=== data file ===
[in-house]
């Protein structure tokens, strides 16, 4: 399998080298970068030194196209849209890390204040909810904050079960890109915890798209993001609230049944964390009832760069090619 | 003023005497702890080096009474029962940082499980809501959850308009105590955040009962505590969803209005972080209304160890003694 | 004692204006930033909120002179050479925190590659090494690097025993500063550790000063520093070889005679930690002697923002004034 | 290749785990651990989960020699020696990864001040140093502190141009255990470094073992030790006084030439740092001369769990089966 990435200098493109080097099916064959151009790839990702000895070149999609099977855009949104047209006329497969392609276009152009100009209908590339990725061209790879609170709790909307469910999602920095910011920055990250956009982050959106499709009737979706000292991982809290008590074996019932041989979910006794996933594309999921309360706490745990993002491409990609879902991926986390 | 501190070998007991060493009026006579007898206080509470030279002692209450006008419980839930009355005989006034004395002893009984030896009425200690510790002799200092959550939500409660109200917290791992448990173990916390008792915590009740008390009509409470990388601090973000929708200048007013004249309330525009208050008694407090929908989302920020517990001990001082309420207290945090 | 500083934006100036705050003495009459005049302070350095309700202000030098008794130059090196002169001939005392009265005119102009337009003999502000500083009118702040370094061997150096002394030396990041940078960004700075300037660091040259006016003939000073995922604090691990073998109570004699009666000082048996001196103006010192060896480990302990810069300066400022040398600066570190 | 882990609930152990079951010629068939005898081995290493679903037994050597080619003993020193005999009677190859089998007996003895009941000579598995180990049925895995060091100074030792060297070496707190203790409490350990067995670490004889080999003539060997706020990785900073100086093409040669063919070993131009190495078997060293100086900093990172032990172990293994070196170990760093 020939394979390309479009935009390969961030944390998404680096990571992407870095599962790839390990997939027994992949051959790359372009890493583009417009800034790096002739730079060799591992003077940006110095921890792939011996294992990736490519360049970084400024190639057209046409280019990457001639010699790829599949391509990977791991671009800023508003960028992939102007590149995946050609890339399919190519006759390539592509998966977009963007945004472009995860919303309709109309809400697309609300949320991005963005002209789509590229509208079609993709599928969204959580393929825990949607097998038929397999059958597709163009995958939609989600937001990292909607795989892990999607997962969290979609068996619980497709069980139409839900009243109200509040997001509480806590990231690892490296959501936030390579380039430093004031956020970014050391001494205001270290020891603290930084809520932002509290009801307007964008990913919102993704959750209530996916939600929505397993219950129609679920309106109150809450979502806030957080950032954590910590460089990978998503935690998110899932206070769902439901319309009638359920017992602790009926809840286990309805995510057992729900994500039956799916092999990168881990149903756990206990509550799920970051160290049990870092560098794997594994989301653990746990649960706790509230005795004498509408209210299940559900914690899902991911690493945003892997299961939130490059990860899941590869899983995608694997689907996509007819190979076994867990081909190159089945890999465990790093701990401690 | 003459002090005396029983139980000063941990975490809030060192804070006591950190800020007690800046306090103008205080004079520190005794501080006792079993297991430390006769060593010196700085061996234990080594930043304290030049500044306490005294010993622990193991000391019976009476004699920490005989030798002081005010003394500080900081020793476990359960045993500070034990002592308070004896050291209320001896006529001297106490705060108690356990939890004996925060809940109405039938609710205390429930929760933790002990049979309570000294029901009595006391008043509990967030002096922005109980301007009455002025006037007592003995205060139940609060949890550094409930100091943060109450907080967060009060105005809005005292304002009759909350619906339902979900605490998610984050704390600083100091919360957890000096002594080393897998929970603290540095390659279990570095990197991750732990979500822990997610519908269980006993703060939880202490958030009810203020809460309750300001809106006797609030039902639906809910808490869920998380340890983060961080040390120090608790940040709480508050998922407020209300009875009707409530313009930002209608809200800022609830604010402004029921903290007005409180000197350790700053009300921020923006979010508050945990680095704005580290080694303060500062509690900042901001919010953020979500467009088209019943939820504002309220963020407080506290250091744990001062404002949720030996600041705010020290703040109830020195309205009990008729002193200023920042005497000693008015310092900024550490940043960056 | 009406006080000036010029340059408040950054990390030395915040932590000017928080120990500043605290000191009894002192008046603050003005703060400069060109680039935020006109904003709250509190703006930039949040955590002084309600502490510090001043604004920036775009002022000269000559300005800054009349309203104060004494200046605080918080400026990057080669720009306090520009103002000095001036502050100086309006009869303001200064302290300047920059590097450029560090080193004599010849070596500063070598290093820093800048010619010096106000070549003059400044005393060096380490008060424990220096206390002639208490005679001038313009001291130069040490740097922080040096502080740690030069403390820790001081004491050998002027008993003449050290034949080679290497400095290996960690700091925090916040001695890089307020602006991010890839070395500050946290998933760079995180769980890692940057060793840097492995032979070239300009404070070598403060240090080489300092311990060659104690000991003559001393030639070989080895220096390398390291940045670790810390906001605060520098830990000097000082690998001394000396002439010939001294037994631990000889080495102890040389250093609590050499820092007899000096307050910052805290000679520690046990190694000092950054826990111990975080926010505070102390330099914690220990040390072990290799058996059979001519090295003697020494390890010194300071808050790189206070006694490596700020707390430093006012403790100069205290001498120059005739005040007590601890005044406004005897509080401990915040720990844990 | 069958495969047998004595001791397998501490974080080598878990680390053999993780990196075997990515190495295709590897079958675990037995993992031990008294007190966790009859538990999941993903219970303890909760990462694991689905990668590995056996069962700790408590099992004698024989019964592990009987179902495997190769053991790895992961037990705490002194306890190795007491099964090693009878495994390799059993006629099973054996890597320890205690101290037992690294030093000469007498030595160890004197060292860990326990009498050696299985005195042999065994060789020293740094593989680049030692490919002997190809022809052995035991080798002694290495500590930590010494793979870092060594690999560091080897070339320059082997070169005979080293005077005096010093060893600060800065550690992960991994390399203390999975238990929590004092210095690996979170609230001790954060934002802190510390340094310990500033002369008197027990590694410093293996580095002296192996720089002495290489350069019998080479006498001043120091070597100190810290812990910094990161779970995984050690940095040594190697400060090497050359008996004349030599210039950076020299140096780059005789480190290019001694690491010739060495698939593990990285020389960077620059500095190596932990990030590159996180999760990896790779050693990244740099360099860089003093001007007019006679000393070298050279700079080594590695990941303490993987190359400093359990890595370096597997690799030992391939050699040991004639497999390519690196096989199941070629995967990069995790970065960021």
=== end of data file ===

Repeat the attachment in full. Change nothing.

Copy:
[in-house]
């Protein structure tokens, strides 16, 4: 399998080298970068030194196209849209890390204040909810904050079960890109915890798209993001609230049944964390009832760069090619 | 003023005497702890080096009474029962940082499980809501959850308009105590955040009962505590969803209005972080209304160890003694 | 004692204006930033909120002179050479925190590659090494690097025993500063550790000063520093070889005679930690002697923002004034 | 290749785990651990989960020699020696990864001040140093502190141009255990470094073992030790006084030439740092001369769990089966 990435200098493109080097099916064959151009790839990702000895070149999609099977855009949104047209006329497969392609276009152009100009209908590339990725061209790879609170709790909307469910999602920095910011920055990250956009982050959106499709009737979706000292991982809290008590074996019932041989979910006794996933594309999921309360706490745990993002491409990609879902991926986390 | 501190070998007991060493009026006579007898206080509470030279002692209450006008419980839930009355005989006034004395002893009984030896009425200690510790002799200092959550939500409660109200917290791992448990173990916390008792915590009740008390009509409470990388601090973000929708200048007013004249309330525009208050008694407090929908989302920020517990001990001082309420207290945090 | 500083934006100036705050003495009459005049302070350095309700202000030098008794130059090196002169001939005392009265005119102009337009003999502000500083009118702040370094061997150096002394030396990041940078960004700075300037660091040259006016003939000073995922604090691990073998109570004699009666000082048996001196103006010192060896480990302990810069300066400022040398600066570190 | 882990609930152990079951010629068939005898081995290493679903037994050597080619003993020193005999009677190859089998007996003895009941000579598995180990049925895995060091100074030792060297070496707190203790409490350990067995670490004889080999003539060997706020990785900073100086093409040669063919070993131009190495078997060293100086900093990172032990172990293994070196170990760093 020939394979390309479009935009390969961030944390998404680096990571992407870095599962790839390990997939027994992949051959790359372009890493583009417009800034790096002739730079060799591992003077940006110095921890792939011996294992990736490519360049970084400024190639057209046409280019990457001639010699790829599949391509990977791991671009800023508003960028992939102007590149995946050609890339399919190519006759390539592509998966977009963007945004472009995860919303309709109309809400697309609300949320991005963005002209789509590229509208079609993709599928969204959580393929825990949607097998038929397999059958597709163009995958939609989600937001990292909607795989892990999607997962969290979609068996619980497709069980139409839900009243109200509040997001509480806590990231690892490296959501936030390579380039430093004031956020970014050391001494205001270290020891603290930084809520932002509290009801307007964008990913919102993704959750209530996916939600929505397993219950129609679920309106109150809450979502806030957080950032954590910590460089990978998503935690998110899932206070769902439901319309009638359920017992602790009926809840286990309805995510057992729900994500039956799916092999990168881990149903756990206990509550799920970051160290049990870092560098794997594994989301653990746990649960706790509230005795004498509408209210299940559900914690899902991911690493945003892997299961939130490059990860899941590869899983995608694997689907996509007819190979076994867990081909190159089945890999465990790093701990401690 | 003459002090005396029983139980000063941990975490809030060192804070006591950190800020007690800046306090103008205080004079520190005794501080006792079993297991430390006769060593010196700085061996234990080594930043304290030049500044306490005294010993622990193991000391019976009476004699920490005989030798002081005010003394500080900081020793476990359960045993500070034990002592308070004896050291209320001896006529001297106490705060108690356990939890004996925060809940109405039938609710205390429930929760933790002990049979309570000294029901009595006391008043509990967030002096922005109980301007009455002025006037007592003995205060139940609060949890550094409930100091943060109450907080967060009060105005809005005292304002009759909350619906339902979900605490998610984050704390600083100091919360957890000096002594080393897998929970603290540095390659279990570095990197991750732990979500822990997610519908269980006993703060939880202490958030009810203020809460309750300001809106006797609030039902639906809910808490869920998380340890983060961080040390120090608790940040709480508050998922407020209300009875009707409530313009930002209608809200800022609830604010402004029921903290007005409180000197350790700053009300921020923006979010508050945990680095704005580290080694303060500062509690900042901001919010953020979500467009088209019943939820504002309220963020407080506290250091744990001062404002949720030996600041705010020290703040109830020195309205009990008729002193200023920042005497000693008015310092900024550490940043960056 | 009406006080000036010029340059408040950054990390030395915040932590000017928080120990500043605290000191009894002192008046603050003005703060400069060109680039935020006109904003709250509190703006930039949040955590002084309600502490510090001043604004920036775009002022000269000559300005800054009349309203104060004494200046605080918080400026990057080669720009306090520009103002000095001036502050100086309006009869303001200064302290300047920059590097450029560090080193004599010849070596500063070598290093820093800048010619010096106000070549003059400044005393060096380490008060424990220096206390002639208490005679001038313009001291130069040490740097922080040096502080740690030069403390820790001081004491050998002027008993003449050290034949080679290497400095290996960690700091925090916040001695890089307020602006991010890839070395500050946290998933760079995180769980890692940057060793840097492995032979070239300009404070070598403060240090080489300092311990060659104690000991003559001393030639070989080895220096390398390291940045670790810390906001605060520098830990000097000082690998001394000396002439010939001294037994631990000889080495102890040389250093609590050499820092007899000096307050910052805290000679520690046990190694000092950054826990111990975080926010505070102390330099914690220990040390072990290799058996059979001519090295003697020494390890010194300071808050790189206070006694490596700020707390430093006012403790100069205290001498120059005739005040007590601890005044406004005897509080401990915040720990844990 | 069958495969047998004595001791397998501490974080080598878990680390053999993780990196075997990515190495295709590897079958675990037995993992031990008294007190966790009859538990999941993903219970303890909760990462694991689905990668590995056996069962700790408590099992004698024989019964592990009987179902495997190769053991790895992961037990705490002194306890190795007491099964090693009878495994390799059993006629099973054996890597320890205690101290037992690294030093000469007498030595160890004197060292860990326990009498050696299985005195042999065994060789020293740094593989680049030692490919002997190809022809052995035991080798002694290495500590930590010494793979870092060594690999560091080897070339320059082997070169005979080293005077005096010093060893600060800065550690992960991994390399203390999975238990929590004092210095690996979170609230001790954060934002802190510390340094310990500033002369008197027990590694410093293996580095002296192996720089002495290489350069019998080479006498001043120091070597100190810290812990910094990161779970995984050690940095040594190697400060090497050359008996004349030599210039950076020299140096780059005789480190290019001694690491010739060495698939593990990285020389960077620059500095190596932990990030590159996180999760990896790779050693990244740099360099860089003093001007007019006679000393070298050279700079080594590695990941303490993987190359400093359990890595370096597997690799030992391939050699040991004639497999390519690196096989199941070629995967990069995790970065960021």